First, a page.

Simulating Haptic Feedback Using Vision: A Survey of Research and Applications of Pseudo-Haptic Feedback

Anatole Lécuyer
2009 Presence - Teleoperators and Virtual Environments  
This paper presents a survey of the main results obtained in the field of "pseudo-haptic feedback": a technique meant to simulate haptic sensations in virtual environments using visual feedback and properties of human visuo-haptic perception. Pseudo-haptic feedback uses vision to distort haptic perception and verges on haptic illusions. Pseudo-haptic feedback has been used to simulate various haptic properties such as the stiffness of a virtual spring, the texture of an image, or the mass of a
more » ... irtual object. This paper describes the several experiments in which these haptic properties were simulated. It assesses the definition and the properties of pseudo-haptic feedback. It also describes several virtual reality applications in which pseudo-haptic feedback has been successfully implemented, such as a virtual environment for vocational training of milling machine operations, or a medical simulator for training in regional anesthesia procedures. make the object move through the passage gives the user an impression of resistance and friction, despite the fact he/she is not using a haptic interface. This type of perceived effect, which in this example creates the impression of friction, has been named "Pseudo-haptic feedback" (Lécuyer, Coquillart, Kheddar, Richard, & Coiffet, 2000). In a way, the user generates and controls the force feedback himself/herself by increasing or decreasing the pressure on the static device. Pseudo-haptic feedback has been the focus of many experiments that have simulated various haptic properties such as friction, stiffness, or texture of virtual objects. In this paper, we will begin by 1 A Spaceball is an isometric input interface. Zhai (Zhai, 1995) classified the input devices into two categories: isometric devices which are static, offer resistance and stay put while you exert force on them; and isotonic devices which offer no significant resistance and are used to track users as they move around. A Spaceball features force sensors that measure compression or torsion efforts applied to it. These forces can then be used to move 3D objects in virtual reality simulations. Today, these interfaces are widely used in the world of CAD: Computer Aided Design. 4 introducing related work in the field of visuo-haptic integration and haptic illusions. Then we will give the founding ideas of the concept of pseudo-haptic feedback. We will then review the several haptic properties that have been simulated to date using pseudo-haptic feedback. Next, we will assess the potential applications of pseudo-haptic feedback in virtual reality. Finally, we will draw lessons from past experiences in implementing and evaluating pseudo-haptic systems. VISUO-HAPTIC INTEGRATION AND HAPTIC ILLUSIONS The endeavor to understand the mechanisms behind visuo-haptic integration has formed the subject of on-going debates for over a century and are still very much unresolved. To date, several models for multimodal perception and visuo-haptic integration have been put forward (Cornilleau-). As an example, Ernst and Banks proposed a statistical model for visuo-haptic integration, which was backed up by psychophysical experiments (Ernst & Banks, 2002) . This model stipulates that the weight attributed to visual and haptic information is related to the independent performance of each of the two sensory channels (unimodal performance). The experiment conducted by Ernst and Banks to validate their model involved estimating a spatial parameter: the length of a side of a cube. By reducing the sharpness of the cube's visual contour (i.e. by adding noise to the cube's visual feedback), they observed that the weight attributed to vision by the perceptive system was reduced in proportion to the degradation in visual performance. In this way, the researchers demonstrated that the greater the efficiency of a sense in measuring a property, the more the perceptive system will make use of that sense when perceiving that property. To study the weight attributed to visual and haptic information by human perception, researchers tend to use tasks that create sensory conflicts. A sensory conflict implies that the haptic information simulated in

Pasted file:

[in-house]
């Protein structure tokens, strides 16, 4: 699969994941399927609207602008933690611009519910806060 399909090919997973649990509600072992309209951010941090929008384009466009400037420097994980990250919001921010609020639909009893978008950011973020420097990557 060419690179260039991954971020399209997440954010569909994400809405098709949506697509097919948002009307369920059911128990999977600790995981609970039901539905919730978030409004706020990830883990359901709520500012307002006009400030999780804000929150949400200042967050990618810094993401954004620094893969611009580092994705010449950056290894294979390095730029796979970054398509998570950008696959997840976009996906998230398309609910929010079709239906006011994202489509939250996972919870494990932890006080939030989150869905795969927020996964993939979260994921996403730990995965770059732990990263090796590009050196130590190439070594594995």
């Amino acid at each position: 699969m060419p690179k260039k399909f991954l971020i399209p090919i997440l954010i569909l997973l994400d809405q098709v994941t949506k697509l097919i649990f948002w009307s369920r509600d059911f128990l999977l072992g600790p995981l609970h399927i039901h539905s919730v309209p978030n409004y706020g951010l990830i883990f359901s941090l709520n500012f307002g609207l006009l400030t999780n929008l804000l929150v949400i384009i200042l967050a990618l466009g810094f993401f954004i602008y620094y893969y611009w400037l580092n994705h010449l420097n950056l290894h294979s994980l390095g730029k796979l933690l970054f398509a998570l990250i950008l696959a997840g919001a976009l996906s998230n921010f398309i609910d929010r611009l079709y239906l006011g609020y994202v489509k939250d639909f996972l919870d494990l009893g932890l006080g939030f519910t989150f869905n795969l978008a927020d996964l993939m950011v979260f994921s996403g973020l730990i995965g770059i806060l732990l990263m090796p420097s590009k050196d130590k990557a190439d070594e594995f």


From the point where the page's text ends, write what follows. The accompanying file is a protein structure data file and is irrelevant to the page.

doi:10.1162/pres.18.1.39 fatcat:wnp346d4w5djvnx7yhloazn7c4